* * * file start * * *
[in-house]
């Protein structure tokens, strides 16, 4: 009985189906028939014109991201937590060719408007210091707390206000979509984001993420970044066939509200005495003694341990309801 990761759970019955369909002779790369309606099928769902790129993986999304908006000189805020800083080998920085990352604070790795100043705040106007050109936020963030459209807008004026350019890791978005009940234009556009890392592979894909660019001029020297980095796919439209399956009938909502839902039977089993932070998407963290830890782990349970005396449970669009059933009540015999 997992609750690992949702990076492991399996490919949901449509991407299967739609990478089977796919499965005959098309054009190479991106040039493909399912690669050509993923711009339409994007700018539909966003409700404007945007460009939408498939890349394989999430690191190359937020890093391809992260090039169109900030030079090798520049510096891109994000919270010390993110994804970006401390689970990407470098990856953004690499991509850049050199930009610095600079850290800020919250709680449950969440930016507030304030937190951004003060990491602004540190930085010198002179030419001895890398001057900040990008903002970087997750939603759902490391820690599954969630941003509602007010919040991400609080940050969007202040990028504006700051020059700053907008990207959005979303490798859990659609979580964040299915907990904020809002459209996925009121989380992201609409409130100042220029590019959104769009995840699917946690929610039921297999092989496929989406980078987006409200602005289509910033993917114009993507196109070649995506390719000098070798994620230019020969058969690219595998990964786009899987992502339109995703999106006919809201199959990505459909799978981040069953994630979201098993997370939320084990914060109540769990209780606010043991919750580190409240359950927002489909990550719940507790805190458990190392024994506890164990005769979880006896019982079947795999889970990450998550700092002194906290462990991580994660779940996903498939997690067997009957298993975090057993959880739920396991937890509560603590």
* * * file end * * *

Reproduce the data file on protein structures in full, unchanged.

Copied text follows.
[in-house]
């Protein structure tokens, strides 16, 4: 009985189906028939014109991201937590060719408007210091707390206000979509984001993420970044066939509200005495003694341990309801 990761759970019955369909002779790369309606099928769902790129993986999304908006000189805020800083080998920085990352604070790795100043705040106007050109936020963030459209807008004026350019890791978005009940234009556009890392592979894909660019001029020297980095796919439209399956009938909502839902039977089993932070998407963290830890782990349970005396449970669009059933009540015999 997992609750690992949702990076492991399996490919949901449509991407299967739609990478089977796919499965005959098309054009190479991106040039493909399912690669050509993923711009339409994007700018539909966003409700404007945007460009939408498939890349394989999430690191190359937020890093391809992260090039169109900030030079090798520049510096891109994000919270010390993110994804970006401390689970990407470098990856953004690499991509850049050199930009610095600079850290800020919250709680449950969440930016507030304030937190951004003060990491602004540190930085010198002179030419001895890398001057900040990008903002970087997750939603759902490391820690599954969630941003509602007010919040991400609080940050969007202040990028504006700051020059700053907008990207959005979303490798859990659609979580964040299915907990904020809002459209996925009121989380992201609409409130100042220029590019959104769009995840699917946690929610039921297999092989496929989406980078987006409200602005289509910033993917114009993507196109070649995506390719000098070798994620230019020969058969690219595998990964786009899987992502339109995703999106006919809201199959990505459909799978981040069953994630979201098993997370939320084990914060109540769990209780606010043991919750580190409240359950927002489909990550719940507790805190458990190392024994506890164990005769979880006896019982079947795999889970990450998550700092002194906290462990991580994660779940996903498939997690067997009957298993975090057993959880739920396991937890509560603590």